A Brief History
A Brief History of Kingston/Conway
In 1670, the British settled Charles Town (Charleston, SC). The area now knows as Horry (O-REE) County was part of old Craven County, established in 1682. In 1730, Robert Johnson, Royal Governor of SC, included Kingston Township in a plan to encourage development of the Province of SC. By 1732, the site of the town of Kingston (Conway) was marked out. In 1734, a plan for the town was completed and by 1735 the first settlers had begun to arrive.
Many area residents fought in the American Revolutionary War. Small engagements were fought near Kingston at Bear Bluff on the Waccamaw, at Black Lake along the Little Pee Dee, and in the Socastee area. Gen. Frances Marion, who was known as the “Swamp Fox”, had relatives living in the area. He and his troops encamped in the village of Kingston on his way to the battle of Black Mingo.
Kingston was located in the Parish of Prince George, Winyah, established in 1722. In 1769 the colony was divided into circuit court districts and the land comprising what is now Horry County became a part of the newly created Georgetown Judicial District. In 1785 new lines were drawn and “Kingston County” was created out of the old District. The new county’s name was changed to “Horry District” in honor of General Peter Horry in 1801 and a courthouse was established in Kingston at that time. The name of the village of Kingston was later changed to Conwayborough, for General Robert Conway, a general in the SC State Militia.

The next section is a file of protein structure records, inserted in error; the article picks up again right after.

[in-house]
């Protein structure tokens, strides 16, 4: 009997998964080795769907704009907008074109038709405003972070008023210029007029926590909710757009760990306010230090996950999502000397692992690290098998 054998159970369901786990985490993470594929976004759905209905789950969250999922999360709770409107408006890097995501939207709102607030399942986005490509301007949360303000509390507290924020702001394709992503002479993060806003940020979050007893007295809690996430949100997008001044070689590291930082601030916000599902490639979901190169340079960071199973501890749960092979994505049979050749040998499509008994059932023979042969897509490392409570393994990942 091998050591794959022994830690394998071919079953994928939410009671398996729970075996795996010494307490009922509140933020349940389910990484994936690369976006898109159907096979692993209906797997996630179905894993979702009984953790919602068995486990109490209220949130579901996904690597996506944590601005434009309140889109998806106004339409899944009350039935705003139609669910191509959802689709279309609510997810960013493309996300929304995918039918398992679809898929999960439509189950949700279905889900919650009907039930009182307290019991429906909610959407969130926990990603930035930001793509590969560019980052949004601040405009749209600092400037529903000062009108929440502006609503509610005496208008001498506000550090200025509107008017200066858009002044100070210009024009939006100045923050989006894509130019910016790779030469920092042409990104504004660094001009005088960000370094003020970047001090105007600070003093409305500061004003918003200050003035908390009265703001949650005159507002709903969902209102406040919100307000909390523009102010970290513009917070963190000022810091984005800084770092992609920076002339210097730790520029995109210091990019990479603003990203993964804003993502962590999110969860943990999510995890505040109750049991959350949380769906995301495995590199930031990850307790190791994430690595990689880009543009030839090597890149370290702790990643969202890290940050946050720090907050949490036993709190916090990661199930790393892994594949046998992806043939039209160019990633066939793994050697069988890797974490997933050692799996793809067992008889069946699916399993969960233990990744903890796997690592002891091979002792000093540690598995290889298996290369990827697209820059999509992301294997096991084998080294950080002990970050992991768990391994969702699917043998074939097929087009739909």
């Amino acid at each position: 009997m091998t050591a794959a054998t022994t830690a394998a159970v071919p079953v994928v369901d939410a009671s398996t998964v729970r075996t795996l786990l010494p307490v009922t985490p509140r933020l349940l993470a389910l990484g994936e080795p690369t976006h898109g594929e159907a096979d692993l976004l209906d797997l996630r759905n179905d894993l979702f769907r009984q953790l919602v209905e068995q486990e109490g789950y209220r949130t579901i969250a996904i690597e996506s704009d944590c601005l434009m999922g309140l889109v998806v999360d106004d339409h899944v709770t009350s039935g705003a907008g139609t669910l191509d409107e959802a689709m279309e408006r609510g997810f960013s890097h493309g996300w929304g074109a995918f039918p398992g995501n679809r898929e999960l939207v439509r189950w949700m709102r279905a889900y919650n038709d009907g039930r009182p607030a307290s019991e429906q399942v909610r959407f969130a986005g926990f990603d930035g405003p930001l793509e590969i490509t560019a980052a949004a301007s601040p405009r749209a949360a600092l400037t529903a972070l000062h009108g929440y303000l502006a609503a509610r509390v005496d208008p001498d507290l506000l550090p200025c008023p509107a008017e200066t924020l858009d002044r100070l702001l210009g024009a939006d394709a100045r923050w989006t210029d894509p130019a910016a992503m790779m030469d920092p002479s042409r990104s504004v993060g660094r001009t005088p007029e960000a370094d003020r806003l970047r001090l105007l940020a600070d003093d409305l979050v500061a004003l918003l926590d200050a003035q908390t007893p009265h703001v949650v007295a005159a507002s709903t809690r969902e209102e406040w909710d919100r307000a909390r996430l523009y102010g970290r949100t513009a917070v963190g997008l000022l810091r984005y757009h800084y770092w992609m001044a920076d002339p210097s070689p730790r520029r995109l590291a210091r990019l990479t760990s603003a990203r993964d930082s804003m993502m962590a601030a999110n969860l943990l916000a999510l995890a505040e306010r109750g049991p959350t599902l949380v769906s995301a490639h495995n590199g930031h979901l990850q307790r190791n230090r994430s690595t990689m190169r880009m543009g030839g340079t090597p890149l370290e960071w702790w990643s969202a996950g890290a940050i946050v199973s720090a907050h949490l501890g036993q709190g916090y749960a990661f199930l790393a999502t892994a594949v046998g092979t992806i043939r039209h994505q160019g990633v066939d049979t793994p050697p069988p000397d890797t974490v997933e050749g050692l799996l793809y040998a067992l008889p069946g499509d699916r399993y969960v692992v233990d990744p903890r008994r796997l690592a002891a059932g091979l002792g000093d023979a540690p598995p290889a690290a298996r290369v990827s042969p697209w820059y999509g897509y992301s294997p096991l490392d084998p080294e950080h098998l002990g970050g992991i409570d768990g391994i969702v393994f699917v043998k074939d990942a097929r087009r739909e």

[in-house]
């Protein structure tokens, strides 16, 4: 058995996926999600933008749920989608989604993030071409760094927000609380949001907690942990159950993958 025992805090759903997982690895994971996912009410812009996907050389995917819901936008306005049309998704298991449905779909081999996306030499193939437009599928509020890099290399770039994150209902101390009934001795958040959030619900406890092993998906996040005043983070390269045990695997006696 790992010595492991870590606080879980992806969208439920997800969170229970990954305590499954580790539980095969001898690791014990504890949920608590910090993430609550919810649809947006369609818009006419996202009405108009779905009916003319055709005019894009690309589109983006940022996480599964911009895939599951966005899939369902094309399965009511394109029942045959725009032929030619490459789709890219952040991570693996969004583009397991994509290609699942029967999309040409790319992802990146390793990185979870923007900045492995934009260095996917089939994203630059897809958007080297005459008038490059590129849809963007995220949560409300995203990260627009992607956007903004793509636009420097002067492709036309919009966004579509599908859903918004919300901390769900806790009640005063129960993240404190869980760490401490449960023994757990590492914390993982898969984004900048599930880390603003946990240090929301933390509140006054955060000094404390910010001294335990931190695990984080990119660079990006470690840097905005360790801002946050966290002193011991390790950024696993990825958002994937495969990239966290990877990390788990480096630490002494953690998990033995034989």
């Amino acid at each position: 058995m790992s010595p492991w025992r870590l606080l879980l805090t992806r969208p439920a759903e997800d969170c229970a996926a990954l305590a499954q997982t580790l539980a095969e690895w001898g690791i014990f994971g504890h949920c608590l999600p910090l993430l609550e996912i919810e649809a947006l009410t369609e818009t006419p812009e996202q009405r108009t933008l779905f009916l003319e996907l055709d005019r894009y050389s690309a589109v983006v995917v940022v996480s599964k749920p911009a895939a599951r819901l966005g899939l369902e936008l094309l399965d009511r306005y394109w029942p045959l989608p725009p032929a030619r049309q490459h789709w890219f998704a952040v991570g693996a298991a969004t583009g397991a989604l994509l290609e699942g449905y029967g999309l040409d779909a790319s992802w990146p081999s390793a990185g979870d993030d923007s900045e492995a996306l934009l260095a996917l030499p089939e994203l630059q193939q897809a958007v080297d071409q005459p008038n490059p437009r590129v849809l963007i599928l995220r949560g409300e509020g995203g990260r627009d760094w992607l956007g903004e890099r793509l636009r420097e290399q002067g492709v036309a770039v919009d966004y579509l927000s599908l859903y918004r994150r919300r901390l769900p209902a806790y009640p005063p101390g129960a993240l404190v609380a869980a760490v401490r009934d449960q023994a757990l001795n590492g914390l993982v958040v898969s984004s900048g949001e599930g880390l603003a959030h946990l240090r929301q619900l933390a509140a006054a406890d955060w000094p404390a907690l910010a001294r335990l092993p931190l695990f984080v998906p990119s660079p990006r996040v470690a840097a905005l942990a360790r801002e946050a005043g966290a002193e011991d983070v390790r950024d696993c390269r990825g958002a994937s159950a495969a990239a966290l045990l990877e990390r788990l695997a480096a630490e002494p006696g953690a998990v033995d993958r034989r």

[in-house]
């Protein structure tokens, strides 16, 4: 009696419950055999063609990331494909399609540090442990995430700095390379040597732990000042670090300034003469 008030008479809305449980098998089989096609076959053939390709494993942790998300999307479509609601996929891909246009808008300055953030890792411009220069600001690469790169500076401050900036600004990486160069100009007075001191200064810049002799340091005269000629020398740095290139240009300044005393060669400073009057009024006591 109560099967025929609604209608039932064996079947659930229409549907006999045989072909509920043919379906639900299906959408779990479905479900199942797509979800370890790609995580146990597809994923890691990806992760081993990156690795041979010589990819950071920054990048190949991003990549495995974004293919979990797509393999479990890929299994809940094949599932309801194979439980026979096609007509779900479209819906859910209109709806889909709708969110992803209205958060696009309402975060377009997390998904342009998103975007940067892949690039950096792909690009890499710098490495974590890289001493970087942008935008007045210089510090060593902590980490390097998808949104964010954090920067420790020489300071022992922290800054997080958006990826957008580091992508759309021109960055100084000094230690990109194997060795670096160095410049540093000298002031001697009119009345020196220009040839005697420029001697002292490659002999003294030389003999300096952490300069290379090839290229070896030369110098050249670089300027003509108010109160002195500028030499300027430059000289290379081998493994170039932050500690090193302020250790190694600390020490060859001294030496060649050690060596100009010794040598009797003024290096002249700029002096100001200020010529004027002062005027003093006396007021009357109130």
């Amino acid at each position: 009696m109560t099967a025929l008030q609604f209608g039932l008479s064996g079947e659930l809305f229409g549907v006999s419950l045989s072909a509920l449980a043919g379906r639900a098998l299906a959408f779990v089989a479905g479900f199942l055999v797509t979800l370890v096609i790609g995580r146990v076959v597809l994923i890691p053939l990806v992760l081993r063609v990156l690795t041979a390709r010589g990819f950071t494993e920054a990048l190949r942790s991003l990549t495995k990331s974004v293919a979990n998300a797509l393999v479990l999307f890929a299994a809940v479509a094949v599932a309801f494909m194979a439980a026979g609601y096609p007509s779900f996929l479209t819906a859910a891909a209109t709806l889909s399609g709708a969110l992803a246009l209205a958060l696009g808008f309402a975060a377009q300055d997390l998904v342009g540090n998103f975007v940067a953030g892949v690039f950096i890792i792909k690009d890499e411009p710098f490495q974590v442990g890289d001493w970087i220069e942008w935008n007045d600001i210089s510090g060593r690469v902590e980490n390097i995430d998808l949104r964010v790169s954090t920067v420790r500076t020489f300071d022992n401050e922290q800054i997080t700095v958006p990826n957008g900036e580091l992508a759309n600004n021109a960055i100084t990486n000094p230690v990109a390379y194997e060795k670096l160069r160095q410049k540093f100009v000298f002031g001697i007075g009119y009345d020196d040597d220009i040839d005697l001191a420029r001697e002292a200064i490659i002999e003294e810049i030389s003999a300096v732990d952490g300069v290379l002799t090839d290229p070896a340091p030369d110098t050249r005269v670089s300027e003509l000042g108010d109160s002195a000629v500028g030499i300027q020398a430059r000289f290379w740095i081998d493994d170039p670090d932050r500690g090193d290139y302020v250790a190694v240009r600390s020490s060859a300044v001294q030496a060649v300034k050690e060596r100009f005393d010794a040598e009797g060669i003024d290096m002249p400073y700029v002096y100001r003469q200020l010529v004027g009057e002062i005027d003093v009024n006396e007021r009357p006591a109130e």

The village of Conwayborough was slow to grow. Methodist Bishop Francis Asbury recorded in 1801 that the town had a population of about 100. Thomas Lockwood’s geography of the state published in 1832 reported that the number of inhabitants was 200.
In 1860, Conwayborough had a population of 273 whites and 203 blacks. The Waccamaw River was the town’s main transportation link. Planters, who developed plantations both large and small, owned much of the land along the Waccamaw and Pee Dee Rivers. Throughout the rest of the county were small farms, plantations and forests. The important industry in the area in 1860 was “naval stores, “ i.e. turpentine and lumber. When South Carolina seceded from the Union, area residents rallied to the Confederate cause. Thomas W. Beaty and Benjamin E. Sessions of Conwayborough signed the Ordinance of Secession in Charleston. At the end of the war, Union soldiers from Maine occupied the town for a time.
During the 1870s the naval stores industries continued to expand. Riverboats transported passengers and goods along the Waccamaw River between Conwayborough and Georgetown. The South Carolina General Assembly shortened the town’s name to Conway in 1883. In 1887 the railroad reached Conway and in 1898 the town incorporated and elected its first mayor.
Much of present-day downtown was built in the early 1900s following a destructive fire. The old live oak trees and the beautiful Waccamaw River provide the perfect setting for South Carolina’s Historic River Town.